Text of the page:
Indeed, the Talmud33 refers to the period that a house of G‑d stood in Shiloh as “a state of rest,” while the temple in Jerusalem is called “an ancestral home.” Shiloh was but a resting stop on the path to the ultimate “chosen place of G‑d”.34

What gave Shiloh its importance was the fact that the Ark of the Covenant resided there. The structure itself was temporary, but the Ark was permanent. Since the Ark was situated at Shiloh, it attained its unique sacred status. It is therefore reasonable to conclude that once the Ark was captured, the building that had housed it lost its importance, and could be abandoned. After all, the building was only ever a temporary solution for housing the Ark. With the Ark gone, the structure held little continued value.

Now we understand the difference in attitude towards the destruction in Shiloh and those in Jerusalem: Shiloh may have hosted an important place of worship for several centuries, but from the outset it was never meant to be forever. It was definitely sad that this illustrious run came to an end, but it had to happen at some point. By contrast, the Temples in Jerusalem were built with the intention that they would remain forever. Their destruction was not inevitable; it was avoidable and should have been avoided. That they came crashing down was therefore a much greater loss and triggered a much more intense reaction.

All of the Above

Based on this, we can say all the opinions about what happened in Shiloh could possibly be correct. Clearly there was fire in Shiloh at the time in question. What exactly this fire was is unclear. Most likely it was not the burning of the sanctuary in particular, but of the town of Shiloh in general. In all likelihood, the coverings of the tabernacle and the sacred vessels were removed before the marauding Philistines got to the town. As to the remaining walls of the structure, it is entirely possible that those were gradually repurposed by the locals for their own needs. Once those stones no longer formed the enclosure of the sanctuary, there was little reason for them not to repurpose the stones for private use.

Although the Philistines most likely did not directly tear down the sanctuary in Shiloh, their capture of the Ark meant that they had ultimately brought about its demise. It is therefore not unfair to assume that Shiloh was destroyed. Yet, because it was not destroyed by a thunderous act of violence, the fall of the tabernacle into disuse did not carry the same resonance. Coupled with the fact that Shiloh was never intended as the final destination for the Ark, nor as the permanent location of the “House of the L‑rd,”35 its sad end never gave rise to mourning and lamentation.

Bearing in mind that the capture of the Ark had robbed Shiloh of its importance, and the story of the capture of the Ark is related in scripture, it may now also be said that the Bible is not silent on the destruction of the tabernacle of Shiloh. The loss of the Ark was its destruction! The actual building may not have been attacked—there was no need for it, because the Ark had been taken and all other essential elements were removed before the Philistines could get there.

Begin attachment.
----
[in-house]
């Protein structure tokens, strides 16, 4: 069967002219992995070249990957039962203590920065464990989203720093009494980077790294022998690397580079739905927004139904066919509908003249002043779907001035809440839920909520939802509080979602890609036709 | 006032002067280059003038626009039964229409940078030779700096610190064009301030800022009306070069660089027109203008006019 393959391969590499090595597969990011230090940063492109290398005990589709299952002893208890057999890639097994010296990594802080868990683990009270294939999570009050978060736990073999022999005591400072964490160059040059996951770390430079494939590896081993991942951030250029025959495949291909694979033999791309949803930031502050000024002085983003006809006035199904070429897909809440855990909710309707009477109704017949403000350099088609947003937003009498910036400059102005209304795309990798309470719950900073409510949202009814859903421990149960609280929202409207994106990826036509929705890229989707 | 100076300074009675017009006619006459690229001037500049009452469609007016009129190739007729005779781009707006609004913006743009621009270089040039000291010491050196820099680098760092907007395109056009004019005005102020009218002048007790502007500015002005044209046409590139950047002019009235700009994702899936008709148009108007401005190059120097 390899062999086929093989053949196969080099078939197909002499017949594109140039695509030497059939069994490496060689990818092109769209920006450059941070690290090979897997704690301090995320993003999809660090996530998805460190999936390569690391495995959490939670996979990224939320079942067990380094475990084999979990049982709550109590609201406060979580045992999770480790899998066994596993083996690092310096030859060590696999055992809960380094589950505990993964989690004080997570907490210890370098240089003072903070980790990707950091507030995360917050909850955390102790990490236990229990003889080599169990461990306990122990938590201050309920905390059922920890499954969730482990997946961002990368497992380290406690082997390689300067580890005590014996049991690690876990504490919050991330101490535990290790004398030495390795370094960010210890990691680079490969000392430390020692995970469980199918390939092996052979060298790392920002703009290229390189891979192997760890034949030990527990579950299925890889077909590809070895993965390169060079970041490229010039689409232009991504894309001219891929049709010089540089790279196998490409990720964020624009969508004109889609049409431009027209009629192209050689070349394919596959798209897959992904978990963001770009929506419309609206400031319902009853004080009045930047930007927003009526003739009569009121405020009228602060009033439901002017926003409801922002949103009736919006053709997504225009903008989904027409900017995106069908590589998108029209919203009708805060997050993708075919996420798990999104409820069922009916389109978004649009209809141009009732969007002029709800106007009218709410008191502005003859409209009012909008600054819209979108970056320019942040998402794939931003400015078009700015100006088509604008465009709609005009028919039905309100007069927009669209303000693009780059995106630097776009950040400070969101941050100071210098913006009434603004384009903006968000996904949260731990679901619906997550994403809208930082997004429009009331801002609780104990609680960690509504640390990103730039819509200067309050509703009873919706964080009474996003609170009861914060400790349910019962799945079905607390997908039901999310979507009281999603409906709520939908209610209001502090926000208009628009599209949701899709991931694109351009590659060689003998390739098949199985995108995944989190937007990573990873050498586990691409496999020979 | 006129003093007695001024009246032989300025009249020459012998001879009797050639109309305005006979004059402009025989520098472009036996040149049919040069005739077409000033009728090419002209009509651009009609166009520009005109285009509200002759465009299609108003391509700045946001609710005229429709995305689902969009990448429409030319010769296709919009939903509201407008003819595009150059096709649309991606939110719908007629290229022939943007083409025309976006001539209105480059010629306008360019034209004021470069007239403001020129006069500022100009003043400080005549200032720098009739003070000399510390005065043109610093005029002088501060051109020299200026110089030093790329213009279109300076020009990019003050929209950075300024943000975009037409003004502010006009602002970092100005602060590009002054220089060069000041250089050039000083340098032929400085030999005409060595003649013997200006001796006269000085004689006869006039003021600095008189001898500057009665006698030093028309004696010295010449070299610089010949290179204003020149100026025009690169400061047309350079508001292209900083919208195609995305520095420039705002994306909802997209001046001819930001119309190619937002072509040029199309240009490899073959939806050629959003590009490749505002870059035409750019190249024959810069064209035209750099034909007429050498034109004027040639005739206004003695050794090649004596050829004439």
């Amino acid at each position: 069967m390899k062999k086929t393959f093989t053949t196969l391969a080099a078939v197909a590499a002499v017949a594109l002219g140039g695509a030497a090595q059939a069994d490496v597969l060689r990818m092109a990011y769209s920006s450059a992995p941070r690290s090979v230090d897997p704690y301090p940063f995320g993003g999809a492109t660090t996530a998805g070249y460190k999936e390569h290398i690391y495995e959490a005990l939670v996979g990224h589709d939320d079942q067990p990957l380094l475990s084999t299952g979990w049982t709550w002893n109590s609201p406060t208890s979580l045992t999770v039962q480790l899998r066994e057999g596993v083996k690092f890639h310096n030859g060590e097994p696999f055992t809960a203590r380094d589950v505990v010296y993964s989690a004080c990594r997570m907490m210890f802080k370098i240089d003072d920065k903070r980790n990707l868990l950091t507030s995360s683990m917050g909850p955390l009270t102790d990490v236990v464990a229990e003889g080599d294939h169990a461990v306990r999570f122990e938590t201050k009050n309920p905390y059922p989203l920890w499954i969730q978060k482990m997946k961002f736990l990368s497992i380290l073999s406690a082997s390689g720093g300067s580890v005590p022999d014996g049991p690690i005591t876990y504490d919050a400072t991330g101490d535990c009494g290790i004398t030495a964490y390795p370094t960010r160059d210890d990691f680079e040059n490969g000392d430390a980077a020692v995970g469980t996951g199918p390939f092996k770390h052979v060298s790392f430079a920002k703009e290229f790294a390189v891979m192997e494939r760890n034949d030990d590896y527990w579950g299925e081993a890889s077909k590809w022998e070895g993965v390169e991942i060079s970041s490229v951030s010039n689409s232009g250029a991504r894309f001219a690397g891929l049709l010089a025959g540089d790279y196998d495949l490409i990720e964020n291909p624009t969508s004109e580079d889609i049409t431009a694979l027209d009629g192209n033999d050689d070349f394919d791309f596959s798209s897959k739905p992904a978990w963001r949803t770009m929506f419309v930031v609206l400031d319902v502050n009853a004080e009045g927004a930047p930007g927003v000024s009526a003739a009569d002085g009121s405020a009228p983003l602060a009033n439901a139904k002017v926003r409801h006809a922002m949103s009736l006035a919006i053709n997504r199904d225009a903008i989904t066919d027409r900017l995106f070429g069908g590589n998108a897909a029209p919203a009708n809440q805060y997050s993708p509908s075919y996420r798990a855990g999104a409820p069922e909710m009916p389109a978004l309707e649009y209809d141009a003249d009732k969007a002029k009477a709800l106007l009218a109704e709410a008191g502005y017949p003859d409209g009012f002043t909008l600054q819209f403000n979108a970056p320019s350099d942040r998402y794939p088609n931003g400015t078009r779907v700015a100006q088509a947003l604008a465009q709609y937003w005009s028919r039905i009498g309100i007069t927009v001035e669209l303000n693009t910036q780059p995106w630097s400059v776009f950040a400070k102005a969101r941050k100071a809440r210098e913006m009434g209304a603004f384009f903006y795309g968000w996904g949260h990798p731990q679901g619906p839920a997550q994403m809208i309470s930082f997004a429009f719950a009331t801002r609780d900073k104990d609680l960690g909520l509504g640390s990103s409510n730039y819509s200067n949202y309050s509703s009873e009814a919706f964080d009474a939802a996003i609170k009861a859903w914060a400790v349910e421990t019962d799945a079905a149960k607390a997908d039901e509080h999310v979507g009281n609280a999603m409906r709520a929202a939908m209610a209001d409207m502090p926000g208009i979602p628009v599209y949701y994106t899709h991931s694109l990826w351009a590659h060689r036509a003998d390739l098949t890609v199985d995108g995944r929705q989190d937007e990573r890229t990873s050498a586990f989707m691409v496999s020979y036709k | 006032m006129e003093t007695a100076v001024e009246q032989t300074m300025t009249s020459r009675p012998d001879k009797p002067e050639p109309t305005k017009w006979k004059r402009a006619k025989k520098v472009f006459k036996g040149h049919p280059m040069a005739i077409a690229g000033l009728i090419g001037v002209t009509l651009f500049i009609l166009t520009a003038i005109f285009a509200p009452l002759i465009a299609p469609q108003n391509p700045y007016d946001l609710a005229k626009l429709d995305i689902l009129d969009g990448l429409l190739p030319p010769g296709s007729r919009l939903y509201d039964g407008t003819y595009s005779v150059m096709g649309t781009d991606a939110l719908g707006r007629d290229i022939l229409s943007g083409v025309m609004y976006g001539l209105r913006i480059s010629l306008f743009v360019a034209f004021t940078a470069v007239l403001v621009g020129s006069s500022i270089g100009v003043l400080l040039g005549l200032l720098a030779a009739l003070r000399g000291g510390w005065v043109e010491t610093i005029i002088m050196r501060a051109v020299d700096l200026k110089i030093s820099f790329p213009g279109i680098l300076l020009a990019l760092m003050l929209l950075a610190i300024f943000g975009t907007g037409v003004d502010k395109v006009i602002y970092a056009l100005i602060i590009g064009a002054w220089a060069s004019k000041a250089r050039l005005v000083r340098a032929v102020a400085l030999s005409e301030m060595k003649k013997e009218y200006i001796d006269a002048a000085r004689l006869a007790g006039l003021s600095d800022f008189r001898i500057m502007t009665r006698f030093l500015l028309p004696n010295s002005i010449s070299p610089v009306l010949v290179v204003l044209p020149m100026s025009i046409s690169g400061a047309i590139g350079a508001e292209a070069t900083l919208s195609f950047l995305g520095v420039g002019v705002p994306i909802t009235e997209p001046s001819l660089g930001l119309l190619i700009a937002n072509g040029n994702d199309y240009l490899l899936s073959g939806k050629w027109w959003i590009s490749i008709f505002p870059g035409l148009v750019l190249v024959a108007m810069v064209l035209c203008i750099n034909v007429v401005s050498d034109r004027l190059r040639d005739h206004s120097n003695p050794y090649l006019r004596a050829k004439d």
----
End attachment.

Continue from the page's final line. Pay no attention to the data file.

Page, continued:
Shiloh Today

Modern Shilo built its synagogue to resemble the ancient Mishkan (tabernacle).
Modern Shilo built its synagogue to resemble the ancient Mishkan (tabernacle).

Shiloh lay in ruins for many centuries. Jewish life was reestablished there in 1978 (formally recognized in 1979), and now boasts a population of around 5,000 residents. Incredibly, the ruins of ancient Shiloh have begun to be discovered. One can now see where this ancient temple stood all those generations ago. It was easy to identify the site because the Book of Judges36 provides a fairly detailed description of its location. Shiloh was one of the most important sites in all Jewish history, in and around which occurred many of the most seminal events in the Bible, and it is surely amazing to be able to reconnect with a place of such awesome history.

While it is difficult to know for sure, it seems that parts of the original walls of this highly significant Jewish temple have been discovered, as well as many utensils and artifacts used there.

In Shiloh today, ancient tales of the Bible, including many of the most significant and beloved stories, come to life. We rightly get excited and inspired at the Kotel, the Western Wall of the Holy Temple complex in Jerusalem. But there is also plenty to be inspired and excited about a temple that was established more than a thousand years before the Kotel was built, and which stood for the best part of four centuries.